WTF!!!!  It really *is* 6:00!!  Holy crap!  The marathon starts at 8:30 AM, and we're a couple hours drive from there!

A quick call to Dane and Xuan, who were now both cursing me, and we all rushed to hook up ASAP.  We raced down 495 to the Cape, and actually arrived before 7:45, which wasn't too bad.  Fortunately, Captain Pat's lovely wife had picked up our numbers the prior day, so all we had to do was meet at the starting line and pin them on.

For me, the whole race was kind of a painful blur.  Despite 4 Aleve at the starting line, at mile #2 my hips and knees started hurting, and I knew this was a big mistake.  Who the heck am I to think I could do this kind of nonsense two weeks in a row?  Captain Pat and his family were running this event as a few relay teams, kids vs girls vs guys, so hopefully I could find them at one of the transition areas and try to collapse gracefully.  By mile mile 7 my knees and hips were in agony, and at mile 8 I decided I'd quit at mile 9, the second transition area for the relay runners.  But when I got there, Pat, Xuan, and the entire crowd were cheering frantically, and for some really stupid reason I just kept running.  I got about a tenth of a mile further down the road, and realized that I'd kind of forgotten to quit, but turning around didn't seem like an option at that point.  Besides, Ranger Dave would probably beat the crap out of me if I quit so early, so I decided to hang in there until at least the half, or the next relay transition point, which it turns out was at mile 15.

I can't remember much, except that at mile 10 I pulled out my remaining 4 Aleve, dropped one, and was in so much pain that I picked it up off the ground and swallowed it along with the others.  I think I would have retrieved it after dropping it in a porta potty, I was hurting so much.  All I had to do was make it to mile 15..

Well, as luck would have it, there was nobody at mile 15 to collapse in front of.  Pat and crew either hadn't stopped, or were so far in front of me at that point that they had to get to the next one.  So I had no choice but to keep moving forward.  I was begging for drugs at every water stop, why don't they serve drugs at marathon water stops?  Seriously!  I mean, is *water* supposed to make you feel better?  The only thing water is good for is washing down drugs!  Next time, I'm just going to forget about running, and just camp out at mile 15 with a case of Aleve.  I think I could become rich selling drugs to people like me!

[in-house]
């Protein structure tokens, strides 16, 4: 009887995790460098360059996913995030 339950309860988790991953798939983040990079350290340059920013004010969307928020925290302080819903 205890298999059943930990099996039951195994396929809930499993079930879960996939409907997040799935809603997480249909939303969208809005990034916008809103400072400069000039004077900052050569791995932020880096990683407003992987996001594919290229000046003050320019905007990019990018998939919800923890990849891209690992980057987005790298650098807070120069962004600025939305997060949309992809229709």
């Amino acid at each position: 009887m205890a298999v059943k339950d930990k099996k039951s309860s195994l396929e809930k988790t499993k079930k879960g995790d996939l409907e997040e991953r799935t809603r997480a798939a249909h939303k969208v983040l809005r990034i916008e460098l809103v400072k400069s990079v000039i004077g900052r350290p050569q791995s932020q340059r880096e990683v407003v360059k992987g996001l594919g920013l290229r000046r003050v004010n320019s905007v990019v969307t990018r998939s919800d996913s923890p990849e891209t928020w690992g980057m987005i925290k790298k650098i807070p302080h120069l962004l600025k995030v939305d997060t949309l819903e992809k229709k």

I finally stumbled into the transition point at mile 20.5, and there was Xuan, all ready to run, and with a freshly peeled orange waiting for me!  She also had her cell phone with her, and I noticed she'd already dialed a 9 and a 1..

I've got to say, having a pacer for the last part of a marathon really makes a difference.  Those last 6 miles were somehow easier than the prior 6, and with the sun out it had turned into an incredible run along the Cape Cod seashore.  If only someone wasn't driving spikes into my knees and hips, it might have almost been pleasant.

We made it to the finish line, Pat graciously hosted us at his house for pizza and a hot shower, and I died.

Dane is going for 3 in a row next week in Manchester.  There's no effing way I'd ever consider it.

Unless I'm feeling better tomorrow..

Pictures can be found <here>.